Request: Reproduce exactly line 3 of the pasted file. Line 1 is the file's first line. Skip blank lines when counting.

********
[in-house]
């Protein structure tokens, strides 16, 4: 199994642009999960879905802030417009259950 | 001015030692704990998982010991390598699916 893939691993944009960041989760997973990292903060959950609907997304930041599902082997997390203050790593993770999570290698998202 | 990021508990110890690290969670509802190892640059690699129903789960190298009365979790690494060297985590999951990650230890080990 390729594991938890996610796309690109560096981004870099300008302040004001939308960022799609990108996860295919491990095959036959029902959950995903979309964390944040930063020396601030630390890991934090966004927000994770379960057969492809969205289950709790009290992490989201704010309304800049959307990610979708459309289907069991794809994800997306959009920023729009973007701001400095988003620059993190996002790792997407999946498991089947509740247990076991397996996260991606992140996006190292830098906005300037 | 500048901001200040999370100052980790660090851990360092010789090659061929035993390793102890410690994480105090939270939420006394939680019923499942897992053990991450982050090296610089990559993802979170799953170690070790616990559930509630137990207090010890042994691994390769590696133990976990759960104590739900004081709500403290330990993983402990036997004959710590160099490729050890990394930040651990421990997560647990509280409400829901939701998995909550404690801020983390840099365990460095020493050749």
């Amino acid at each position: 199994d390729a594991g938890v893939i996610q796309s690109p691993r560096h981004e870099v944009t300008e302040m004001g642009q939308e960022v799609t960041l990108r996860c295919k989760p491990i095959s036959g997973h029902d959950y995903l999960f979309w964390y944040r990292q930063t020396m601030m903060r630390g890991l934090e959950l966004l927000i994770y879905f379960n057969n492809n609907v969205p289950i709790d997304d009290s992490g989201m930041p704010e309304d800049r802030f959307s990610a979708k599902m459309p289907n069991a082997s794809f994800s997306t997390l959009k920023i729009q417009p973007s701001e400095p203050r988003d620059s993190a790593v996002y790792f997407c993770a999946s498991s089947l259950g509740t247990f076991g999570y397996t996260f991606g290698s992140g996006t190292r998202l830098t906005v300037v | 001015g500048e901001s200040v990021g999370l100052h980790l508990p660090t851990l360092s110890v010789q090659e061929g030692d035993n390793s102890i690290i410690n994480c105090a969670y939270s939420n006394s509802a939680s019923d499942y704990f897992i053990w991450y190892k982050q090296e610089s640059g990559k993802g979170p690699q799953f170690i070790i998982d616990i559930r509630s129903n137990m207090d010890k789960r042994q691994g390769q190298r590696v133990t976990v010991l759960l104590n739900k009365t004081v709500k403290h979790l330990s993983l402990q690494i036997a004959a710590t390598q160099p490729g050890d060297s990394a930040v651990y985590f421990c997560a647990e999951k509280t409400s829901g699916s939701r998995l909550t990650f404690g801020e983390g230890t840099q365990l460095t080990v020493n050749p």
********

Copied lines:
């Amino acid at each position: 199994d390729a594991g938890v893939i996610q796309s690109p691993r560096h981004e870099v944009t300008e302040m004001g642009q939308e960022v799609t960041l990108r996860c295919k989760p491990i095959s036959g997973h029902d959950y995903l999960f979309w964390y944040r990292q930063t020396m601030m903060r630390g890991l934090e959950l966004l927000i994770y879905f379960n057969n492809n609907v969205p289950i709790d997304d009290s992490g989201m930041p704010e309304d800049r802030f959307s990610a979708k599902m459309p289907n069991a082997s794809f994800s997306t997390l959009k920023i729009q417009p973007s701001e400095p203050r988003d620059s993190a790593v996002y790792f997407c993770a999946s498991s089947l259950g509740t247990f076991g999570y397996t996260f991606g290698s992140g996006t190292r998202l830098t906005v300037v | 001015g500048e901001s200040v990021g999370l100052h980790l508990p660090t851990l360092s110890v010789q090659e061929g030692d035993n390793s102890i690290i410690n994480c105090a969670y939270s939420n006394s509802a939680s019923d499942y704990f897992i053990w991450y190892k982050q090296e610089s640059g990559k993802g979170p690699q799953f170690i070790i998982d616990i559930r509630s129903n137990m207090d010890k789960r042994q691994g390769q190298r590696v133990t976990v010991l759960l104590n739900k009365t004081v709500k403290h979790l330990s993983l402990q690494i036997a004959a710590t390598q160099p490729g050890d060297s990394a930040v651990y985590f421990c997560a647990e999951k509280t409400s829901g699916s939701r998995l909550t990650f404690g801020e983390g230890t840099q365990l460095t080990v020493n050749p």